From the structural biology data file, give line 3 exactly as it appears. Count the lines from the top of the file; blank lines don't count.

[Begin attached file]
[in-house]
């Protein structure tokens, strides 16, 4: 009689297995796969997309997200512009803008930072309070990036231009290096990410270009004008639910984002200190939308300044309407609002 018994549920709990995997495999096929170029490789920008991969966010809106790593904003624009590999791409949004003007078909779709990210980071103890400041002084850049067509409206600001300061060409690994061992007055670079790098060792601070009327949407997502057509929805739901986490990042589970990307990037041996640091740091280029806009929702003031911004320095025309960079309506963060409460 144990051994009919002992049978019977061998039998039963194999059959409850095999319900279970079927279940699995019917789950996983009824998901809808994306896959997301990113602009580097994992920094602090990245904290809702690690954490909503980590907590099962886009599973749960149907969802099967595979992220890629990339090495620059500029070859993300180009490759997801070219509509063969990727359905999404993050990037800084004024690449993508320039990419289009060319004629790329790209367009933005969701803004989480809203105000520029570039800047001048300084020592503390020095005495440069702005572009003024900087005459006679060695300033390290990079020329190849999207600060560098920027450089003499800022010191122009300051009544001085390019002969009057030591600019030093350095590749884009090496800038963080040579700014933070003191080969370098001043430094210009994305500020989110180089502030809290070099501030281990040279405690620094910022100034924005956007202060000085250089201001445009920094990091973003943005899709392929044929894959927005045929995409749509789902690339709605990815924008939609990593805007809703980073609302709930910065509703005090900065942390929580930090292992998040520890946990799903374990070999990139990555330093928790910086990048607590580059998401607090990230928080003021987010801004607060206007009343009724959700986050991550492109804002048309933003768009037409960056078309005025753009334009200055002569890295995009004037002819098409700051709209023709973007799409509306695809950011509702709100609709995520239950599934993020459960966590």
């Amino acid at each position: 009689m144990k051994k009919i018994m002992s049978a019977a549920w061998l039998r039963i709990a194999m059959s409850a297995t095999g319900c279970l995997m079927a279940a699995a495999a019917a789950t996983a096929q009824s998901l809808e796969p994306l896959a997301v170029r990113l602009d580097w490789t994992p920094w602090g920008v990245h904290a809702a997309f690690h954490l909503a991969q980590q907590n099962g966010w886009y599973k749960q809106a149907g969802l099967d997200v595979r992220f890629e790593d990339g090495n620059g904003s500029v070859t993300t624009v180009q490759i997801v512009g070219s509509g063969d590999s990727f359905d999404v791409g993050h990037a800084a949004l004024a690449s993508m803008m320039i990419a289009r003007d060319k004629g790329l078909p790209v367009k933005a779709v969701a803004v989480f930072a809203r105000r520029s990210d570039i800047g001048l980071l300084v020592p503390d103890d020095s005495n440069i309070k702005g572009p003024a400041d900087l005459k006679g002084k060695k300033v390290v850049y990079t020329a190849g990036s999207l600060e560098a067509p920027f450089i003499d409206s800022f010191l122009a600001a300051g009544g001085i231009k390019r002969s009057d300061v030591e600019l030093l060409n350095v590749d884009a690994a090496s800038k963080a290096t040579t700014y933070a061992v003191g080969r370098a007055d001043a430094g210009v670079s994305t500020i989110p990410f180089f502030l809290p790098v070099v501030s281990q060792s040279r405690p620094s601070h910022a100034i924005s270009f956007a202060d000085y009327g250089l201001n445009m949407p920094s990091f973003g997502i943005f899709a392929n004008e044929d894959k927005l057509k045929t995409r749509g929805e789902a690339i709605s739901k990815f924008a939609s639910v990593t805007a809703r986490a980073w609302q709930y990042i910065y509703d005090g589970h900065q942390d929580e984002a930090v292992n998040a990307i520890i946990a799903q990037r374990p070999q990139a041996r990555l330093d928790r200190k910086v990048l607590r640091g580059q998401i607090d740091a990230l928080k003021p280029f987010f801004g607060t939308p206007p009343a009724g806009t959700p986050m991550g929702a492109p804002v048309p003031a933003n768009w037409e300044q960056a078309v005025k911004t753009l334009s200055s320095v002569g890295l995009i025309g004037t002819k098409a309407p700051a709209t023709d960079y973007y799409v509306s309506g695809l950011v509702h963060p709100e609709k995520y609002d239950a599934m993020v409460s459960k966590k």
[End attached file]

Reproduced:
């Amino acid at each position: 009689m144990k051994k009919i018994m002992s049978a019977a549920w061998l039998r039963i709990a194999m059959s409850a297995t095999g319900c279970l995997m079927a279940a699995a495999a019917a789950t996983a096929q009824s998901l809808e796969p994306l896959a997301v170029r990113l602009d580097w490789t994992p920094w602090g920008v990245h904290a809702a997309f690690h954490l909503a991969q980590q907590n099962g966010w886009y599973k749960q809106a149907g969802l099967d997200v595979r992220f890629e790593d990339g090495n620059g904003s500029v070859t993300t624009v180009q490759i997801v512009g070219s509509g063969d590999s990727f359905d999404v791409g993050h990037a800084a949004l004024a690449s993508m803008m320039i990419a289009r003007d060319k004629g790329l078909p790209v367009k933005a779709v969701a803004v989480f930072a809203r105000r520029s990210d570039i800047g001048l980071l300084v020592p503390d103890d020095s005495n440069i309070k702005g572009p003024a400041d900087l005459k006679g002084k060695k300033v390290v850049y990079t020329a190849g990036s999207l600060e560098a067509p920027f450089i003499d409206s800022f010191l122009a600001a300051g009544g001085i231009k390019r002969s009057d300061v030591e600019l030093l060409n350095v590749d884009a690994a090496s800038k963080a290096t040579t700014y933070a061992v003191g080969r370098a007055d001043a430094g210009v670079s994305t500020i989110p990410f180089f502030l809290p790098v070099v501030s281990q060792s040279r405690p620094s601070h910022a100034i924005s270009f956007a202060d000085y009327g250089l201001n445009m949407p920094s990091f973003g997502i943005f899709a392929n004008e044929d894959k927005l057509k045929t995409r749509g929805e789902a690339i709605s739901k990815f924008a939609s639910v990593t805007a809703r986490a980073w609302q709930y990042i910065y509703d005090g589970h900065q942390d929580e984002a930090v292992n998040a990307i520890i946990a799903q990037r374990p070999q990139a041996r990555l330093d928790r200190k910086v990048l607590r640091g580059q998401i607090d740091a990230l928080k003021p280029f987010f801004g607060t939308p206007p009343a009724g806009t959700p986050m991550g929702a492109p804002v048309p003031a933003n768009w037409e300044q960056a078309v005025k911004t753009l334009s200055s320095v002569g890295l995009i025309g004037t002819k098409a309407p700051a709209t023709d960079y973007y799409v509306s309506g695809l950011v509702h963060p709100e609709k995520y609002d239950a599934m993020v409460s459960k966590k």